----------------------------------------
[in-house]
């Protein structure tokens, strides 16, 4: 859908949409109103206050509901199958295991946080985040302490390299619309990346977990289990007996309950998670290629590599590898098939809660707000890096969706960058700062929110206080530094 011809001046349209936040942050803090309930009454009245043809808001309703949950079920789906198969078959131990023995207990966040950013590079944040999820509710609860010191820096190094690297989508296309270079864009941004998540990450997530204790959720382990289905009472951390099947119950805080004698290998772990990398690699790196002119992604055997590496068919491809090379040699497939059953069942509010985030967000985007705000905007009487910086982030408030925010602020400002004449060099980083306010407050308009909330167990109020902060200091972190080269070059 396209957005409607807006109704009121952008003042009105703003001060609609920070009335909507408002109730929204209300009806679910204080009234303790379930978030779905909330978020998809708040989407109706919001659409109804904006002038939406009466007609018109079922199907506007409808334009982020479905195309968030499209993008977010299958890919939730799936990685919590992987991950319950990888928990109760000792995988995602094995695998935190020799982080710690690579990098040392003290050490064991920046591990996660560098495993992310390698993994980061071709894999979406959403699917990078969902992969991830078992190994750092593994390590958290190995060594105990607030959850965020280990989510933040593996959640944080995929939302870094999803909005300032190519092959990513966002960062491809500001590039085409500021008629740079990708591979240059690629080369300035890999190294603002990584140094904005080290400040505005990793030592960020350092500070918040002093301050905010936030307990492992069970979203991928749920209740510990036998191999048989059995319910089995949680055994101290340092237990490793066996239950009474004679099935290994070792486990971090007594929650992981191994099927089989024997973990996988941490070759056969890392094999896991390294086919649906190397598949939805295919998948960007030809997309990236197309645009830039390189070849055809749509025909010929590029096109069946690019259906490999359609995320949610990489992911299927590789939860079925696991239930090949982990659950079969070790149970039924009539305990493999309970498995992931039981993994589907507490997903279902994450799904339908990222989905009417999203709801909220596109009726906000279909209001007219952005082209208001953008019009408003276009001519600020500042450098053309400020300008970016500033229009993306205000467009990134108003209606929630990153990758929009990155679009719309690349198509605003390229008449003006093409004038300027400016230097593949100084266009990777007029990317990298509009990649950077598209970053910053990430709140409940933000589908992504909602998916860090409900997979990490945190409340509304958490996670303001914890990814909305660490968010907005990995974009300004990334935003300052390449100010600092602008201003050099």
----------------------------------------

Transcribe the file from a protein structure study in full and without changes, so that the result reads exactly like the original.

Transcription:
[in-house]
């Protein structure tokens, strides 16, 4: 859908949409109103206050509901199958295991946080985040302490390299619309990346977990289990007996309950998670290629590599590898098939809660707000890096969706960058700062929110206080530094 011809001046349209936040942050803090309930009454009245043809808001309703949950079920789906198969078959131990023995207990966040950013590079944040999820509710609860010191820096190094690297989508296309270079864009941004998540990450997530204790959720382990289905009472951390099947119950805080004698290998772990990398690699790196002119992604055997590496068919491809090379040699497939059953069942509010985030967000985007705000905007009487910086982030408030925010602020400002004449060099980083306010407050308009909330167990109020902060200091972190080269070059 396209957005409607807006109704009121952008003042009105703003001060609609920070009335909507408002109730929204209300009806679910204080009234303790379930978030779905909330978020998809708040989407109706919001659409109804904006002038939406009466007609018109079922199907506007409808334009982020479905195309968030499209993008977010299958890919939730799936990685919590992987991950319950990888928990109760000792995988995602094995695998935190020799982080710690690579990098040392003290050490064991920046591990996660560098495993992310390698993994980061071709894999979406959403699917990078969902992969991830078992190994750092593994390590958290190995060594105990607030959850965020280990989510933040593996959640944080995929939302870094999803909005300032190519092959990513966002960062491809500001590039085409500021008629740079990708591979240059690629080369300035890999190294603002990584140094904005080290400040505005990793030592960020350092500070918040002093301050905010936030307990492992069970979203991928749920209740510990036998191999048989059995319910089995949680055994101290340092237990490793066996239950009474004679099935290994070792486990971090007594929650992981191994099927089989024997973990996988941490070759056969890392094999896991390294086919649906190397598949939805295919998948960007030809997309990236197309645009830039390189070849055809749509025909010929590029096109069946690019259906490999359609995320949610990489992911299927590789939860079925696991239930090949982990659950079969070790149970039924009539305990493999309970498995992931039981993994589907507490997903279902994450799904339908990222989905009417999203709801909220596109009726906000279909209001007219952005082209208001953008019009408003276009001519600020500042450098053309400020300008970016500033229009993306205000467009990134108003209606929630990153990758929009990155679009719309690349198509605003390229008449003006093409004038300027400016230097593949100084266009990777007029990317990298509009990649950077598209970053910053990430709140409940933000589908992504909602998916860090409900997979990490945190409340509304958490996670303001914890990814909305660490968010907005990995974009300004990334935003300052390449100010600092602008201003050099």